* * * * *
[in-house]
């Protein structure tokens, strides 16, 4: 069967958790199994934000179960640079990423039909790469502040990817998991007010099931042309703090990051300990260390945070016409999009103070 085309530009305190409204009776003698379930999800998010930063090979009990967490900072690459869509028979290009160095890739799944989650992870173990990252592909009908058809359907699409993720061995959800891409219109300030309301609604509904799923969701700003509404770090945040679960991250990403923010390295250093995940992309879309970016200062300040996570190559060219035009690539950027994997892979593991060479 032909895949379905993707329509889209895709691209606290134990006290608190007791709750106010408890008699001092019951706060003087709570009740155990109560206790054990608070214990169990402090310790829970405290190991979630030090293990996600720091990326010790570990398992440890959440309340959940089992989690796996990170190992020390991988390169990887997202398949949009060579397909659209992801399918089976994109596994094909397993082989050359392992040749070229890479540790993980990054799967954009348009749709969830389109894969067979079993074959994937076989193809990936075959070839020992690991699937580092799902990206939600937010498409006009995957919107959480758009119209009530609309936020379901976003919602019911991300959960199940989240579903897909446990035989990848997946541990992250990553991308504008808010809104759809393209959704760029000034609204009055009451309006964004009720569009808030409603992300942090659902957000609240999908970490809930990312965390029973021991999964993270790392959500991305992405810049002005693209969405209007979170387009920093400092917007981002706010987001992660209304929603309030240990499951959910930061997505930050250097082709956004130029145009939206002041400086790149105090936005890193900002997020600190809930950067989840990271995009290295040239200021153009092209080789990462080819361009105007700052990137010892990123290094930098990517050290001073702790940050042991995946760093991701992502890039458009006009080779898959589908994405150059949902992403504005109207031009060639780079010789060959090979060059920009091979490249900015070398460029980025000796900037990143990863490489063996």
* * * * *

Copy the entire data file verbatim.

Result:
[in-house]
């Protein structure tokens, strides 16, 4: 069967958790199994934000179960640079990423039909790469502040990817998991007010099931042309703090990051300990260390945070016409999009103070 085309530009305190409204009776003698379930999800998010930063090979009990967490900072690459869509028979290009160095890739799944989650992870173990990252592909009908058809359907699409993720061995959800891409219109300030309301609604509904799923969701700003509404770090945040679960991250990403923010390295250093995940992309879309970016200062300040996570190559060219035009690539950027994997892979593991060479 032909895949379905993707329509889209895709691209606290134990006290608190007791709750106010408890008699001092019951706060003087709570009740155990109560206790054990608070214990169990402090310790829970405290190991979630030090293990996600720091990326010790570990398992440890959440309340959940089992989690796996990170190992020390991988390169990887997202398949949009060579397909659209992801399918089976994109596994094909397993082989050359392992040749070229890479540790993980990054799967954009348009749709969830389109894969067979079993074959994937076989193809990936075959070839020992690991699937580092799902990206939600937010498409006009995957919107959480758009119209009530609309936020379901976003919602019911991300959960199940989240579903897909446990035989990848997946541990992250990553991308504008808010809104759809393209959704760029000034609204009055009451309006964004009720569009808030409603992300942090659902957000609240999908970490809930990312965390029973021991999964993270790392959500991305992405810049002005693209969405209007979170387009920093400092917007981002706010987001992660209304929603309030240990499951959910930061997505930050250097082709956004130029145009939206002041400086790149105090936005890193900002997020600190809930950067989840990271995009290295040239200021153009092209080789990462080819361009105007700052990137010892990123290094930098990517050290001073702790940050042991995946760093991701992502890039458009006009080779898959589908994405150059949902992403504005109207031009060639780079010789060959090979060059920009091979490249900015070398460029980025000796900037990143990863490489063996």